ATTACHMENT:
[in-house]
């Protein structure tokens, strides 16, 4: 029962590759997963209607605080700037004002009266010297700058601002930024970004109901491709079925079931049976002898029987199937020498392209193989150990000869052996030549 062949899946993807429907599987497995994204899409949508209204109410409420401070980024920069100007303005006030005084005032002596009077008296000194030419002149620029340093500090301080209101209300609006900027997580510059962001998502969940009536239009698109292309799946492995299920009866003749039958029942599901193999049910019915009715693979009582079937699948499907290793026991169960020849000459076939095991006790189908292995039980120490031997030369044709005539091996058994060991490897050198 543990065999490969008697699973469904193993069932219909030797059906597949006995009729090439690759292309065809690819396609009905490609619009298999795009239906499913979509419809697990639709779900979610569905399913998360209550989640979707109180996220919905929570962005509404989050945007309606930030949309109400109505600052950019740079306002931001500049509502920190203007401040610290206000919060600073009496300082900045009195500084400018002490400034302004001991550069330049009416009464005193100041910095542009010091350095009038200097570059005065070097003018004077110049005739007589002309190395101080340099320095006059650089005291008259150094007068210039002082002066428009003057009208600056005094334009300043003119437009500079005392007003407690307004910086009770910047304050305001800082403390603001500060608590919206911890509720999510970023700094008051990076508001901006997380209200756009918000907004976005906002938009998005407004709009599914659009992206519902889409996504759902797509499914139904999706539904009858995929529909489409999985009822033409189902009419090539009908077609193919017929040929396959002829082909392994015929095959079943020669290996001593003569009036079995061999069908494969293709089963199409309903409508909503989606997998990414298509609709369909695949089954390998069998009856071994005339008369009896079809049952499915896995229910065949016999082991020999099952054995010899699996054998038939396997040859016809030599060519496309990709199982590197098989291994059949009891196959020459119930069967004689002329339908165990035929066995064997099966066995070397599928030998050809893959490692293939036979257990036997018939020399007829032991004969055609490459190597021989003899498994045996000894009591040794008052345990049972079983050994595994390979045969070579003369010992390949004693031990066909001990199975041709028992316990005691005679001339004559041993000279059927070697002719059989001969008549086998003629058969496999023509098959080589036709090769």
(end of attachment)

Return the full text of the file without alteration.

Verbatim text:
[in-house]
């Protein structure tokens, strides 16, 4: 029962590759997963209607605080700037004002009266010297700058601002930024970004109901491709079925079931049976002898029987199937020498392209193989150990000869052996030549 062949899946993807429907599987497995994204899409949508209204109410409420401070980024920069100007303005006030005084005032002596009077008296000194030419002149620029340093500090301080209101209300609006900027997580510059962001998502969940009536239009698109292309799946492995299920009866003749039958029942599901193999049910019915009715693979009582079937699948499907290793026991169960020849000459076939095991006790189908292995039980120490031997030369044709005539091996058994060991490897050198 543990065999490969008697699973469904193993069932219909030797059906597949006995009729090439690759292309065809690819396609009905490609619009298999795009239906499913979509419809697990639709779900979610569905399913998360209550989640979707109180996220919905929570962005509404989050945007309606930030949309109400109505600052950019740079306002931001500049509502920190203007401040610290206000919060600073009496300082900045009195500084400018002490400034302004001991550069330049009416009464005193100041910095542009010091350095009038200097570059005065070097003018004077110049005739007589002309190395101080340099320095006059650089005291008259150094007068210039002082002066428009003057009208600056005094334009300043003119437009500079005392007003407690307004910086009770910047304050305001800082403390603001500060608590919206911890509720999510970023700094008051990076508001901006997380209200756009918000907004976005906002938009998005407004709009599914659009992206519902889409996504759902797509499914139904999706539904009858995929529909489409999985009822033409189902009419090539009908077609193919017929040929396959002829082909392994015929095959079943020669290996001593003569009036079995061999069908494969293709089963199409309903409508909503989606997998990414298509609709369909695949089954390998069998009856071994005339008369009896079809049952499915896995229910065949016999082991020999099952054995010899699996054998038939396997040859016809030599060519496309990709199982590197098989291994059949009891196959020459119930069967004689002329339908165990035929066995064997099966066995070397599928030998050809893959490692293939036979257990036997018939020399007829032991004969055609490459190597021989003899498994045996000894009591040794008052345990049972079983050994595994390979045969070579003369010992390949004693031990066909001990199975041709028992316990005691005679001339004559041993000279059927070697002719059989001969008549086998003629058969496999023509098959080589036709090769």